Life on Tide



Lonely Boat, gray water & gray sky – Sunderban National Park

A little black boat

Floats where molten gold merges

With gray somber sadness.

The little black boat

Holds a bundle in its heart

A sad tired soul.

A lone little boat

No island in the distance

Only water surrounds.

Life has no meaning

When the unnameable strikes

Yet they need to fight.

Woman adorns white

Her man may never return

Life has no colour.

He must live, sail back

To be one with her again

Life is not easy.

Supplies have run dry

His son cries, hungry he sleeps

So he must provide.

Scorching sun burns deep

Salt eats away aging skin

Air stands heavy, still.

If storm comes unseen,

Or tides change their course at will

All his dreams will end.

Dreams are luxury

Uncertainty is the truth

As life plays with death.

Yet she waits for him:

Her ‘jele’ will sure return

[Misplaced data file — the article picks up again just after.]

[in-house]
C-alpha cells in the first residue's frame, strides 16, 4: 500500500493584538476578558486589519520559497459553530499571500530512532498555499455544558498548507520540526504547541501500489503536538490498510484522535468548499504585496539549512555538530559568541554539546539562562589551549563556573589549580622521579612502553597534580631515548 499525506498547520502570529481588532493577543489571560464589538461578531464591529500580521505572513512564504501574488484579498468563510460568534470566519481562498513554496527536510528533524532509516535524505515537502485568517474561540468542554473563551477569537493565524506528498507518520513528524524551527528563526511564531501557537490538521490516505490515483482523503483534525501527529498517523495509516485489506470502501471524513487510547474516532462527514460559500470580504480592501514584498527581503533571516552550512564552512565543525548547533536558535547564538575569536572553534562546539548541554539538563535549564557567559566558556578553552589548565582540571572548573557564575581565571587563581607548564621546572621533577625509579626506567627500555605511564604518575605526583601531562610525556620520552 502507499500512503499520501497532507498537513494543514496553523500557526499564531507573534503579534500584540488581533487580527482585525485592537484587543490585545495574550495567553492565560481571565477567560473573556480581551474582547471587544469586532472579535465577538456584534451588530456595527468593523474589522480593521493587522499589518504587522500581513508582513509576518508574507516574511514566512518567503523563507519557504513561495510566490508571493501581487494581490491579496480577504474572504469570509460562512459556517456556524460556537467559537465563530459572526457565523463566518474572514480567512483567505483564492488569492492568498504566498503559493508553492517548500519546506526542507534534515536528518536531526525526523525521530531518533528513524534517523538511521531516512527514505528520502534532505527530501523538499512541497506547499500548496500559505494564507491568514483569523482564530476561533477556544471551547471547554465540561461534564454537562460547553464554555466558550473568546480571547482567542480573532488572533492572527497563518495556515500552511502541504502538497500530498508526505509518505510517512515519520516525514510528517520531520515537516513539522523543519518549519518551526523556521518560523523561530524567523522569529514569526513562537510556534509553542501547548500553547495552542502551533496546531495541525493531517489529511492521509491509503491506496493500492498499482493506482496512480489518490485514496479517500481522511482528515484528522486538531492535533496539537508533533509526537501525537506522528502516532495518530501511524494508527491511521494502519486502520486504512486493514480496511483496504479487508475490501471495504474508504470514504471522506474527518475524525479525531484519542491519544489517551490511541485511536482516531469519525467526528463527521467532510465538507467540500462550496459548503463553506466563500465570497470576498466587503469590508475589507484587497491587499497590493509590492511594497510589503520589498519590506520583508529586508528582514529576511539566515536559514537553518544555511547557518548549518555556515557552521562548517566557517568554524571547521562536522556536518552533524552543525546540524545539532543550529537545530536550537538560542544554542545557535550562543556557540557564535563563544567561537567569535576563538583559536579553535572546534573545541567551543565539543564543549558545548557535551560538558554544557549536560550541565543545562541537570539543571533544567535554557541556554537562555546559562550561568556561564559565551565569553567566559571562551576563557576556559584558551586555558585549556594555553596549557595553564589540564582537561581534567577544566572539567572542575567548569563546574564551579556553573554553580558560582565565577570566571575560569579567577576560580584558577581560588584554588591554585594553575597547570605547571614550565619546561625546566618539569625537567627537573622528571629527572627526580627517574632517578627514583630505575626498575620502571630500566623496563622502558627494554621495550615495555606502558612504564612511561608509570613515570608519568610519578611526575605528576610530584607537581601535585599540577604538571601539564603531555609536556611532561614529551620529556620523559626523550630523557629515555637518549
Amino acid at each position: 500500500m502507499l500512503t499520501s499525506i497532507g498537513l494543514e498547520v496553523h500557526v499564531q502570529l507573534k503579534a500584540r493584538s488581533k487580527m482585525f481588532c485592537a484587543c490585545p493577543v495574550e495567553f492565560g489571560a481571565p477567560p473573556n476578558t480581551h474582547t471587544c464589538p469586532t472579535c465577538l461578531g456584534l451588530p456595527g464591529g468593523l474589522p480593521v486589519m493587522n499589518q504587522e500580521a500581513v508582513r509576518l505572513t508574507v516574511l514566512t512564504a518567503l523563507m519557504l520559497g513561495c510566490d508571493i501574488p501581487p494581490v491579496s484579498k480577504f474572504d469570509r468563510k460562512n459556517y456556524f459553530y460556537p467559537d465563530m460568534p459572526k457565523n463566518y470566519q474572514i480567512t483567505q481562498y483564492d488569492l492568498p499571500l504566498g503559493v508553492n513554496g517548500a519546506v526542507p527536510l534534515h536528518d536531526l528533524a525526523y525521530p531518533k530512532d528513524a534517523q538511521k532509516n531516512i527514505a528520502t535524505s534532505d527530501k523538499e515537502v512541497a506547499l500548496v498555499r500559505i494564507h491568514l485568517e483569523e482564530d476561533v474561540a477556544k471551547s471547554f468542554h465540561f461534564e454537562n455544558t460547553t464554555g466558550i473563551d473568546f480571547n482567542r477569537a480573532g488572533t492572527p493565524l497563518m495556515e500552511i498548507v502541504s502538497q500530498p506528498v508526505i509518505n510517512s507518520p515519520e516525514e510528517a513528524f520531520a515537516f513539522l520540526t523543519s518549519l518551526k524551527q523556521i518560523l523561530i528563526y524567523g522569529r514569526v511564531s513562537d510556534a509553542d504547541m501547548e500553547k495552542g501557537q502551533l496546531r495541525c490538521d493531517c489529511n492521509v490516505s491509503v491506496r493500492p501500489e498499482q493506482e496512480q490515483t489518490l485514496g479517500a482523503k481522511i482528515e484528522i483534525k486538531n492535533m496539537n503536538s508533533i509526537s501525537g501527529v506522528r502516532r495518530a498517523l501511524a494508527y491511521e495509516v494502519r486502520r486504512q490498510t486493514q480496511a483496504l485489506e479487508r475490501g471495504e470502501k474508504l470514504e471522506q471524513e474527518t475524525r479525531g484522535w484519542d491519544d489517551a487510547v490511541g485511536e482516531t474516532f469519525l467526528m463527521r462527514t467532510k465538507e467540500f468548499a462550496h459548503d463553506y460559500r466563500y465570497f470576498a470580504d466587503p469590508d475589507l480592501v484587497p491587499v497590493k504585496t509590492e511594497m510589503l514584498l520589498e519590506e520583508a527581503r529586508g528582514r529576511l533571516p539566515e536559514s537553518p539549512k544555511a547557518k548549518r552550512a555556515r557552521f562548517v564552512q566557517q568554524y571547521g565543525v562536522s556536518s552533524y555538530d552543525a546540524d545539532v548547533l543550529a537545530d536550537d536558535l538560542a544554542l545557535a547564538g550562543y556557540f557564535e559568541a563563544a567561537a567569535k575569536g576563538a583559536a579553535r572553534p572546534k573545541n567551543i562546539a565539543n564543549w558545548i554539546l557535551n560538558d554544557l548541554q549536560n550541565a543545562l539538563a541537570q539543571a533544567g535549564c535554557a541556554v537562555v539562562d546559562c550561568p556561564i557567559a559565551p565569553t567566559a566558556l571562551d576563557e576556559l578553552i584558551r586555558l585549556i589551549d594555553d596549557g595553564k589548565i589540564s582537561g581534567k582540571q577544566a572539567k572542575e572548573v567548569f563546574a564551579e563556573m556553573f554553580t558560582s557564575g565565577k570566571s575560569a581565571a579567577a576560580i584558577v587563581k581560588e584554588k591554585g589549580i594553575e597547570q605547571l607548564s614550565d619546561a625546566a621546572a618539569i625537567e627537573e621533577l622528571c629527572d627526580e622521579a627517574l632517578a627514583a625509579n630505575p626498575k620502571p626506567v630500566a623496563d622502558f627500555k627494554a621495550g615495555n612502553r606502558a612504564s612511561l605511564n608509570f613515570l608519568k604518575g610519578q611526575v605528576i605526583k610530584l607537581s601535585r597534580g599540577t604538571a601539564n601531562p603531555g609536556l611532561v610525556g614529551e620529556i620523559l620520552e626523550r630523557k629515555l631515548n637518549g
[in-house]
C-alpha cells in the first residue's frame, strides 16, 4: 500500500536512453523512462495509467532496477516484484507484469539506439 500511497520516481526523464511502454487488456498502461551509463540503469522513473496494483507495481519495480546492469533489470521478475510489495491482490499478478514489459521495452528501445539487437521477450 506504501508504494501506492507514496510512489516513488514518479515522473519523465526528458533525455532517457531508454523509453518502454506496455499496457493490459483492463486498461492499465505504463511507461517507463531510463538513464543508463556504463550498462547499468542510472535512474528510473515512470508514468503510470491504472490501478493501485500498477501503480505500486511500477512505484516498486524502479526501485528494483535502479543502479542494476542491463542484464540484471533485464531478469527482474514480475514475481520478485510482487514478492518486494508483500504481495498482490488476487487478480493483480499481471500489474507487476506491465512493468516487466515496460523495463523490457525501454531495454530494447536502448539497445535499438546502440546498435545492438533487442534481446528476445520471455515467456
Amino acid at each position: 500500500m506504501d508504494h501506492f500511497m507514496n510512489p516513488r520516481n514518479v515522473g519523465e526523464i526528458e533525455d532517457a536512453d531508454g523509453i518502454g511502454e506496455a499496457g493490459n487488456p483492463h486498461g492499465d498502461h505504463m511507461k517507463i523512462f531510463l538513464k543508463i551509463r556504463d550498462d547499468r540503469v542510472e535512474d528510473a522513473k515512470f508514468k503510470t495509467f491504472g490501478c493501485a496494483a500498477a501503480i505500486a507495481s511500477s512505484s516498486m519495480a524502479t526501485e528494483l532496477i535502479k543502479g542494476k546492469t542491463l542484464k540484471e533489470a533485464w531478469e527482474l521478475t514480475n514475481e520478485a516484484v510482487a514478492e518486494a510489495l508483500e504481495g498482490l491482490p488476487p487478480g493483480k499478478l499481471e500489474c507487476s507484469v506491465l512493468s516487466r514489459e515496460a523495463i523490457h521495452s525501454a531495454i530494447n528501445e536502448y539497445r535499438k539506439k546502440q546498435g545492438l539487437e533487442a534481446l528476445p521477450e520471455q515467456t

He dreams on, she prays.

Lyrical ripples

Dance; Matla intoxicates

In the last daylight.

Wait never ceases

Here in the gray tide country

Miseries live on.


Boat in the last day light – Sunderban National Park


The Silver Shine


The Silver Shine

Oh dear moonlight!

You are the true jewel of the night

I can never tell how sweet you look,

In your flowing silvery gown

That shines and paints a picture bright

Of a night so true, calm and quiet.


Your doting lover never ceases to wait

For the kiss of your soft silver touch

Upon the silken darkness of his skin –

A gift of the sun…

You never cease either, to please

Your sublime sylvan lover,

With a shy embrace,

A magical charmer that you are!


You fill him with your love